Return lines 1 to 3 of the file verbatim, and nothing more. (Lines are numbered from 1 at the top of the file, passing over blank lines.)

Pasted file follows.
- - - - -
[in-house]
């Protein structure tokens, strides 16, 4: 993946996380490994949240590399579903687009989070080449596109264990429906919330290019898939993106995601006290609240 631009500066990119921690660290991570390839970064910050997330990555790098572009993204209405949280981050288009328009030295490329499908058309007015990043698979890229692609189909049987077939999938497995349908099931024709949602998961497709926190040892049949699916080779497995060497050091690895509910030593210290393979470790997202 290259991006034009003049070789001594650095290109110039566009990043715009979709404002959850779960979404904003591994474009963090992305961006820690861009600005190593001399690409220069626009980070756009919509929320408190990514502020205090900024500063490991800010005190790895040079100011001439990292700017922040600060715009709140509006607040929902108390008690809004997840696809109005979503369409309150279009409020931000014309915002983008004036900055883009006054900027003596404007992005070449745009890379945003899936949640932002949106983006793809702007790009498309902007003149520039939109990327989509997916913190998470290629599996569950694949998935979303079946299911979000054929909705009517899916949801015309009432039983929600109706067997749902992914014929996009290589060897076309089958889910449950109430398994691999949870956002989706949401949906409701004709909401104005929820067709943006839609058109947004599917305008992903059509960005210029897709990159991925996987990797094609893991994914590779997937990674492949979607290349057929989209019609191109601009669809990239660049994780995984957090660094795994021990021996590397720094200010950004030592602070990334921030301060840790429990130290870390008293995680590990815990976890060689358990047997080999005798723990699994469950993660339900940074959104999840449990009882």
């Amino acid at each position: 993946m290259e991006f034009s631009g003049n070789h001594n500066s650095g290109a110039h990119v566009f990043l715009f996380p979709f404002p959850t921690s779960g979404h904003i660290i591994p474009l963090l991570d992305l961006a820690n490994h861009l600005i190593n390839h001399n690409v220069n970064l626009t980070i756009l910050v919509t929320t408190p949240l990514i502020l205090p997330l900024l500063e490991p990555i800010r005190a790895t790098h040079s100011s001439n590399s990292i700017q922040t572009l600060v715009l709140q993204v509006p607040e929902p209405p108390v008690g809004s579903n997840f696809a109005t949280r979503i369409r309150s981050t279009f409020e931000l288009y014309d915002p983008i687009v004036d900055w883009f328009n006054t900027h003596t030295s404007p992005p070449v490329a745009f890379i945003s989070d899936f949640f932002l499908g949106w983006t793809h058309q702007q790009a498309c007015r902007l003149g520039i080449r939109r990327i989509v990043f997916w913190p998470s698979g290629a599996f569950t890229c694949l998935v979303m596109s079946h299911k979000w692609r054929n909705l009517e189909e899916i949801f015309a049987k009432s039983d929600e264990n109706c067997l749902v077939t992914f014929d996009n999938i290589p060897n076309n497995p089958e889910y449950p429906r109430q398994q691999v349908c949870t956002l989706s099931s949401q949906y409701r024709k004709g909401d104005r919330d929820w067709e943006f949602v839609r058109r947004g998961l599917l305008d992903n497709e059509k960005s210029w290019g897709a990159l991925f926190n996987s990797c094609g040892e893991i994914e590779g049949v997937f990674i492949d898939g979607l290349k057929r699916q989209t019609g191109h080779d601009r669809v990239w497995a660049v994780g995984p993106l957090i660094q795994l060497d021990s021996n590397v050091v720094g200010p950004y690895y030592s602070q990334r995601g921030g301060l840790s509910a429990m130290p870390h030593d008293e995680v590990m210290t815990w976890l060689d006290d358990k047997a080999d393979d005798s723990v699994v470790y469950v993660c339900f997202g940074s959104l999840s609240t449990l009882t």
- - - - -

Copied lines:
[in-house]
């Protein structure tokens, strides 16, 4: 993946996380490994949240590399579903687009989070080449596109264990429906919330290019898939993106995601006290609240 631009500066990119921690660290991570390839970064910050997330990555790098572009993204209405949280981050288009328009030295490329499908058309007015990043698979890229692609189909049987077939999938497995349908099931024709949602998961497709926190040892049949699916080779497995060497050091690895509910030593210290393979470790997202 290259991006034009003049070789001594650095290109110039566009990043715009979709404002959850779960979404904003591994474009963090992305961006820690861009600005190593001399690409220069626009980070756009919509929320408190990514502020205090900024500063490991800010005190790895040079100011001439990292700017922040600060715009709140509006607040929902108390008690809004997840696809109005979503369409309150279009409020931000014309915002983008004036900055883009006054900027003596404007992005070449745009890379945003899936949640932002949106983006793809702007790009498309902007003149520039939109990327989509997916913190998470290629599996569950694949998935979303079946299911979000054929909705009517899916949801015309009432039983929600109706067997749902992914014929996009290589060897076309089958889910449950109430398994691999949870956002989706949401949906409701004709909401104005929820067709943006839609058109947004599917305008992903059509960005210029897709990159991925996987990797094609893991994914590779997937990674492949979607290349057929989209019609191109601009669809990239660049994780995984957090660094795994021990021996590397720094200010950004030592602070990334921030301060840790429990130290870390008293995680590990815990976890060689358990047997080999005798723990699994469950993660339900940074959104999840449990009882």
């Amino acid at each position: 993946m290259e991006f034009s631009g003049n070789h001594n500066s650095g290109a110039h990119v566009f990043l715009f996380p979709f404002p959850t921690s779960g979404h904003i660290i591994p474009l963090l991570d992305l961006a820690n490994h861009l600005i190593n390839h001399n690409v220069n970064l626009t980070i756009l910050v919509t929320t408190p949240l990514i502020l205090p997330l900024l500063e490991p990555i800010r005190a790895t790098h040079s100011s001439n590399s990292i700017q922040t572009l600060v715009l709140q993204v509006p607040e929902p209405p108390v008690g809004s579903n997840f696809a109005t949280r979503i369409r309150s981050t279009f409020e931000l288009y014309d915002p983008i687009v004036d900055w883009f328009n006054t900027h003596t030295s404007p992005p070449v490329a745009f890379i945003s989070d899936f949640f932002l499908g949106w983006t793809h058309q702007q790009a498309c007015r902007l003149g520039i080449r939109r990327i989509v990043f997916w913190p998470s698979g290629a599996f569950t890229c694949l998935v979303m596109s079946h299911k979000w692609r054929n909705l009517e189909e899916i949801f015309a049987k009432s039983d929600e264990n109706c067997l749902v077939t992914f014929d996009n999938i290589p060897n076309n497995p089958e889910y449950p429906r109430q398994q691999v349908c949870t956002l989706s099931s949401q949906y409701r024709k004709g909401d104005r919330d929820w067709e943006f949602v839609r058109r947004g998961l599917l305008d992903n497709e059509k960005s210029w290019g897709a990159l991925f926190n996987s990797c094609g040892e893991i994914e590779g049949v997937f990674i492949d898939g979607l290349k057929r699916q989209t019609g191109h080779d601009r669809v990239w497995a660049v994780g995984p993106l957090i660094q795994l060497d021990s021996n590397v050091v720094g200010p950004y690895y030592s602070q990334r995601g921030g301060l840790s509910a429990m130290p870390h030593d008293e995680v590990m210290t815990w976890l060689d006290d358990k047997a080999d393979d005798s723990v699994v470790y469950v993660c339900f997202g940074s959104l999840s609240t449990l009882t």